According to Jim Francfort, project manager in INL’s Advanced Transportation Group and quoted from an INL article, “The value of building infrastructure is a difficult thing to measure. To put DC fast-charging stations along interstate corridors could encourage people to take longer trips even if they don’t stop to charge.”

The fact that fast charging is available gives them the confidence they might otherwise lack. In a way similar to gas stations for traditional vehicles, EV drivers will know that fast charging is available if they need it.

For more coverage of this topic, be sure to catch the “Battery Impact of Ultra-Fast Charging of Batteries” panel at the upcoming, virtual Battery Show – North America.

Electric vehicle infrastructure testing last at the INL.

John Blyler is a Design News senior editor, covering the electronics and advanced manufacturing spaces. With a BS in Engineering Physics and an MS in Electrical Engineering, he has years of hardware-software-network systems experience as an editor and engineer within the advanced manufacturing, IoT and semiconductor industries. John has co-authored books related to system engineering and electronics for IEEE, Wiley, and Elsevier.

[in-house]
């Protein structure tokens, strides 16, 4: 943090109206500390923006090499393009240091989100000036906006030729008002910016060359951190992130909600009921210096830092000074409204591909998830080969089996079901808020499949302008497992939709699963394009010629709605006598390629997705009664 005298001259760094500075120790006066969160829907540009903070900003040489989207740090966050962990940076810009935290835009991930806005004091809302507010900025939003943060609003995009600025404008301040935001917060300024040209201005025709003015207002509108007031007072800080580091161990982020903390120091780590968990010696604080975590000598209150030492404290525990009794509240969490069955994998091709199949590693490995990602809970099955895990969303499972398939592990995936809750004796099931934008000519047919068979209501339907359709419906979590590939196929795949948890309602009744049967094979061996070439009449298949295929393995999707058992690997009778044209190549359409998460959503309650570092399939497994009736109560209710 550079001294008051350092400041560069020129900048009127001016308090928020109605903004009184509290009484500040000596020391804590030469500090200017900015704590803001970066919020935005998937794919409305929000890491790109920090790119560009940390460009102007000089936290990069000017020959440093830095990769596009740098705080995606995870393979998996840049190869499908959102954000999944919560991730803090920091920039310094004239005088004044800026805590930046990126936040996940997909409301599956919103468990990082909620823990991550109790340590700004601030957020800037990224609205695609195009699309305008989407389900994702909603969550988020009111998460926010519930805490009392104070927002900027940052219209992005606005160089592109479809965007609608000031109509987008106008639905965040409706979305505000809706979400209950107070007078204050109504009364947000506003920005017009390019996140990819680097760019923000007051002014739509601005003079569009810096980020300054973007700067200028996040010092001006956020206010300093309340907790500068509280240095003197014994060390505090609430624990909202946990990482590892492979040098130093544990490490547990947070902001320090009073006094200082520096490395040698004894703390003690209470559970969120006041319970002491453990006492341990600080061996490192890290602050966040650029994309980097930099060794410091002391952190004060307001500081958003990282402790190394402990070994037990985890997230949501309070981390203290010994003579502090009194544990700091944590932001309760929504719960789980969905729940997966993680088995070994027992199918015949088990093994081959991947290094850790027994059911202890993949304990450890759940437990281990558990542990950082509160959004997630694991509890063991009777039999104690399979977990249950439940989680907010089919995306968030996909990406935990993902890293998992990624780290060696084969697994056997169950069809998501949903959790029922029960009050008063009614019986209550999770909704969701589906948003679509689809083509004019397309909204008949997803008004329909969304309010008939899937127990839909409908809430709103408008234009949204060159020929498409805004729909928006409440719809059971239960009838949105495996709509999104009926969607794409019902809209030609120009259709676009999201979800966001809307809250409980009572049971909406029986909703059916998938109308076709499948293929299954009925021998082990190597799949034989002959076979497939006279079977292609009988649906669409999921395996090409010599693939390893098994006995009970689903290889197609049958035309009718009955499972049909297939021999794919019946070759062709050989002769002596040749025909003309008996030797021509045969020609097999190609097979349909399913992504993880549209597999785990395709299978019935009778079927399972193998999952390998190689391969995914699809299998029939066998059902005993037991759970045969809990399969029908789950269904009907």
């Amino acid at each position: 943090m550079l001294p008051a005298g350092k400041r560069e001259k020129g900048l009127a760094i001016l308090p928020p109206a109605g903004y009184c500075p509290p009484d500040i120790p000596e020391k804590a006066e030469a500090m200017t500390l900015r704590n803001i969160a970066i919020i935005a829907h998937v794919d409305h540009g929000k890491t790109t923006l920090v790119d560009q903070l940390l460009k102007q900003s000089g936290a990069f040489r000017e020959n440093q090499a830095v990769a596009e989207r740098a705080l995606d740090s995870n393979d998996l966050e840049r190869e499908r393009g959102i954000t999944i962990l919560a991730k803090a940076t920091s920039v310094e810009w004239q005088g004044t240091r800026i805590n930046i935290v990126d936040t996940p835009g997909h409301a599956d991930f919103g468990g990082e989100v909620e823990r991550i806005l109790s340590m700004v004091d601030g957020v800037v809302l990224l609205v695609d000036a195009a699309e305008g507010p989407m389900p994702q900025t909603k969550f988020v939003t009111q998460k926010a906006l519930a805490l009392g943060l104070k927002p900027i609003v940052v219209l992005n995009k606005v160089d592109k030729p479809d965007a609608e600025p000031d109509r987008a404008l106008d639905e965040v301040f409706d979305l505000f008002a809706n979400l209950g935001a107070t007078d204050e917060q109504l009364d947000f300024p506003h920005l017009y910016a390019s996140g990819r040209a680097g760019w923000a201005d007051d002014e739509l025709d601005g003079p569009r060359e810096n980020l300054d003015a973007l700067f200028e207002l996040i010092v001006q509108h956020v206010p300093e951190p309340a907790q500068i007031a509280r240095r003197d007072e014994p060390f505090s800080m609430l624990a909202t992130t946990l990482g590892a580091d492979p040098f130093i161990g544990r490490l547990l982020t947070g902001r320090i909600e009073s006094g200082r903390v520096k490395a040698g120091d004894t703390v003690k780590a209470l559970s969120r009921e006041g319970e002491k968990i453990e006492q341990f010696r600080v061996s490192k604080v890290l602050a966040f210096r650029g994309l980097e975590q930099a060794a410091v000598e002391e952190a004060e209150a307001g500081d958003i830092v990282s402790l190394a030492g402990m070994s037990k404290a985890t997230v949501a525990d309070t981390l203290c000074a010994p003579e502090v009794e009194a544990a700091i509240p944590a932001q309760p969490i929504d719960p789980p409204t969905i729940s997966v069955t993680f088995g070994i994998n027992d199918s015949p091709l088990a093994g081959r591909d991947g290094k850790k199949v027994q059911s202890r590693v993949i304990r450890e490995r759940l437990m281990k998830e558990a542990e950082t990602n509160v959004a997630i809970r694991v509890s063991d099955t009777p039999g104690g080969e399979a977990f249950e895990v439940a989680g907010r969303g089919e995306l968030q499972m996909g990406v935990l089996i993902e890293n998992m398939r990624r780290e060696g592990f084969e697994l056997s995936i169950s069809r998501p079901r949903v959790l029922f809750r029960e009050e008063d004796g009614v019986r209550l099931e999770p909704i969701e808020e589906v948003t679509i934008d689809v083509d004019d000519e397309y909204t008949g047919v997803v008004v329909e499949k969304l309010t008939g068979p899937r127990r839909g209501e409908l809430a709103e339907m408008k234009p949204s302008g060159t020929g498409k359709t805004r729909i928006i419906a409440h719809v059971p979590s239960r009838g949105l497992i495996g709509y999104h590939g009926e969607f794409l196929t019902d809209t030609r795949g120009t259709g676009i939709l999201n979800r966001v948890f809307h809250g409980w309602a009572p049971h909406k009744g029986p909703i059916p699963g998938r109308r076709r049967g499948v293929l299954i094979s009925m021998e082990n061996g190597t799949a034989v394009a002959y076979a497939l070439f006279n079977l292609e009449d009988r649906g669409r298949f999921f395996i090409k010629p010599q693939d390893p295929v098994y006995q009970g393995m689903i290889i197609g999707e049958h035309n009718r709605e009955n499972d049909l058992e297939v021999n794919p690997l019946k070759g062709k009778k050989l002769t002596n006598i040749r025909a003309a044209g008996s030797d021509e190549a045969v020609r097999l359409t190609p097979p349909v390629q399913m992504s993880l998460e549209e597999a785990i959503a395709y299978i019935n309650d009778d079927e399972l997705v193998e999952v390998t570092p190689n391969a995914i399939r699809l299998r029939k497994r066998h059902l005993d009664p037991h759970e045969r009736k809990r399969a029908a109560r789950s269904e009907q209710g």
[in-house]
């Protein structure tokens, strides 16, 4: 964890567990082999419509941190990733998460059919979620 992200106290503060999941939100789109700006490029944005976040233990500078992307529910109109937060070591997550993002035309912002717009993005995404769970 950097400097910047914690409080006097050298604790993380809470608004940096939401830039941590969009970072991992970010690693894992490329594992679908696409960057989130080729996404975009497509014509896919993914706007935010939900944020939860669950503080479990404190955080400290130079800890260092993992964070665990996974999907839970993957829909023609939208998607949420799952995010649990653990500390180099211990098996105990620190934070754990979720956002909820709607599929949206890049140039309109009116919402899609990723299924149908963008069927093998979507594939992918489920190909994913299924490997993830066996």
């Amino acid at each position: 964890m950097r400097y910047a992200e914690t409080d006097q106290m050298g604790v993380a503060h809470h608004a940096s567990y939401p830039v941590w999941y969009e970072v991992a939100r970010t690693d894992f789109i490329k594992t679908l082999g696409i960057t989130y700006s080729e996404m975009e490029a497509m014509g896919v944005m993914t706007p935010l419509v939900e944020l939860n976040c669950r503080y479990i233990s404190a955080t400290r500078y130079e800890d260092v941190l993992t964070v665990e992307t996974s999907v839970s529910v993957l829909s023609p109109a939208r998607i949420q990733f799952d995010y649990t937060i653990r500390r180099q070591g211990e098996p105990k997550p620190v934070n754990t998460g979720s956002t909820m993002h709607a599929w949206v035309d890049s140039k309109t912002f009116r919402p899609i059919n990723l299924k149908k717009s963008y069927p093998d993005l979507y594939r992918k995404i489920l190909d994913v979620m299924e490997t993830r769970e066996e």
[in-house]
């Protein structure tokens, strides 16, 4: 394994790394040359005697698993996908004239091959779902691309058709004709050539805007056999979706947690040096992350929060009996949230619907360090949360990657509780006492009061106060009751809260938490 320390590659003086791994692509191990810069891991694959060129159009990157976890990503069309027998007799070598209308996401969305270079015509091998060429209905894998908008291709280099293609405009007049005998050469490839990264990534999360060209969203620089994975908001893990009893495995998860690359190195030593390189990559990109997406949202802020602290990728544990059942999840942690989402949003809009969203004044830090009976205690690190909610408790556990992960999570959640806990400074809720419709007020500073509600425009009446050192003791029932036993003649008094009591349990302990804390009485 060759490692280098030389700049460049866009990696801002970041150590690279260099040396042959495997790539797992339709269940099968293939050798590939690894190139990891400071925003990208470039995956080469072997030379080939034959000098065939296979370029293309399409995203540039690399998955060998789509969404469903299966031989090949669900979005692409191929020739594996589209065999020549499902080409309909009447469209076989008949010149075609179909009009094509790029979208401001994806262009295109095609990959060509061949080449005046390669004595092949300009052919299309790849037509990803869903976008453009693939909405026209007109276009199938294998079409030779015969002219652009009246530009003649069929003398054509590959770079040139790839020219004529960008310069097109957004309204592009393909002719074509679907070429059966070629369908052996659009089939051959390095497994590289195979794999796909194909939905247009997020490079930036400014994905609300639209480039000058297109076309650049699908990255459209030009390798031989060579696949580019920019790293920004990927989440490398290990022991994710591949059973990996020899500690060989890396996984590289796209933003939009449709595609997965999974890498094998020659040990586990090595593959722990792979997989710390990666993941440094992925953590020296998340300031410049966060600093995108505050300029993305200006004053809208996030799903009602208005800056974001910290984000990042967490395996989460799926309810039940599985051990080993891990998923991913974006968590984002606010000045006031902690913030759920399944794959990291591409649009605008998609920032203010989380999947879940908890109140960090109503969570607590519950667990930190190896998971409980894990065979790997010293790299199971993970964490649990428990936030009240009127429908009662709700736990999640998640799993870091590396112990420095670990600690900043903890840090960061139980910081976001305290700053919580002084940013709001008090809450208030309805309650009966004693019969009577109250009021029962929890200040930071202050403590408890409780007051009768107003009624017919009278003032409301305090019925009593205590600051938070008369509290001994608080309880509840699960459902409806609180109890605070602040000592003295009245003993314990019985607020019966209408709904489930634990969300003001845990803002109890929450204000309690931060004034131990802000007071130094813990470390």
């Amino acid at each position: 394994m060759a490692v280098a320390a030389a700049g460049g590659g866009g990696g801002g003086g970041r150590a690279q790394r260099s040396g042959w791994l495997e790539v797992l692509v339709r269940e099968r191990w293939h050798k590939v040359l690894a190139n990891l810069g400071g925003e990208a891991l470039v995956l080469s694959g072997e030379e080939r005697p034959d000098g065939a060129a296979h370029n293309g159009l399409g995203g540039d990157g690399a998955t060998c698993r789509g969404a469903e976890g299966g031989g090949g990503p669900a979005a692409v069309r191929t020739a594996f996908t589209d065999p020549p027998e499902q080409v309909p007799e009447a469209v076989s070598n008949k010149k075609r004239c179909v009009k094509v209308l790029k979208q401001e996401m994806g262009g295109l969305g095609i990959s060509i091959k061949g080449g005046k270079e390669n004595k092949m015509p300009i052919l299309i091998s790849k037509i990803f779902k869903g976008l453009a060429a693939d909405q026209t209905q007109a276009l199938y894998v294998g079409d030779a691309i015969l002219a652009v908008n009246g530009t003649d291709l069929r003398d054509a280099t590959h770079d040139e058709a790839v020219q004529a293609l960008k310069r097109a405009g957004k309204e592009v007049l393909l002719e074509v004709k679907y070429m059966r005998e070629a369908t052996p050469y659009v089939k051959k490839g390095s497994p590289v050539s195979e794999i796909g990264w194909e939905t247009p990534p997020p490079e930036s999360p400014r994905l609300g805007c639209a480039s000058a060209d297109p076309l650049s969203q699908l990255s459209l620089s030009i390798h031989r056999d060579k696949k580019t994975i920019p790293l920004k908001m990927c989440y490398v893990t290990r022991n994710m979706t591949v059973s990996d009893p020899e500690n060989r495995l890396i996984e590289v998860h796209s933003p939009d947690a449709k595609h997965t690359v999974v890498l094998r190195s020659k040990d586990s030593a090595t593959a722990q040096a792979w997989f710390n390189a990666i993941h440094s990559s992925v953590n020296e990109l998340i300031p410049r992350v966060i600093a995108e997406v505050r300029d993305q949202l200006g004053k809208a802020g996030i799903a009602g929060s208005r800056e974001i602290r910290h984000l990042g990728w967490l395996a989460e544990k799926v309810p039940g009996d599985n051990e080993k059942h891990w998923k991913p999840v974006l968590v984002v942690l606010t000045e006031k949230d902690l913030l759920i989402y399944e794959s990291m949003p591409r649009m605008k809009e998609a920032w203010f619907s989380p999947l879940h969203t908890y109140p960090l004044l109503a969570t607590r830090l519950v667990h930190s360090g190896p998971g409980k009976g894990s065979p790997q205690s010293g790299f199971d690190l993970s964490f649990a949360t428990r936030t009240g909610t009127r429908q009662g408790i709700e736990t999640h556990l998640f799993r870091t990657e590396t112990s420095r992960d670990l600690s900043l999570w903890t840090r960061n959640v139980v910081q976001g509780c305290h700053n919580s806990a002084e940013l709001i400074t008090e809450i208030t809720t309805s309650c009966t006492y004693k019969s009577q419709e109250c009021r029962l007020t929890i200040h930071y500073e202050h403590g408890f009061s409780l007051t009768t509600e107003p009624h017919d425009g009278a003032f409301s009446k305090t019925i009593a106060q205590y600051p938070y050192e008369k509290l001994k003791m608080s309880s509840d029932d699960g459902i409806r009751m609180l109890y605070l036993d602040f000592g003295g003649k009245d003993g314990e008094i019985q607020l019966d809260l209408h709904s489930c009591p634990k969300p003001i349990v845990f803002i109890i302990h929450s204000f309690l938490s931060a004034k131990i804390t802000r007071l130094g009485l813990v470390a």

About the Author(s)

John Blyler

John Blyler is a former Design News senior editor, covering the electronics and advanced manufacturing spaces. With a BS in Engineering Physics and an MS in Electrical Engineering, he has years of hardware-software-network systems experience as an engineer and editor within the advanced manufacturing, IoT and semiconductor industries. John has co-authored books related to RF design, system engineering and electronics for IEEE, Wiley, and Elsevier. John currently serves as a standard’s editor for Accellera-IEEE. He has been an affiliate professor at Portland State Univ and a lecturer at UC-Irvine.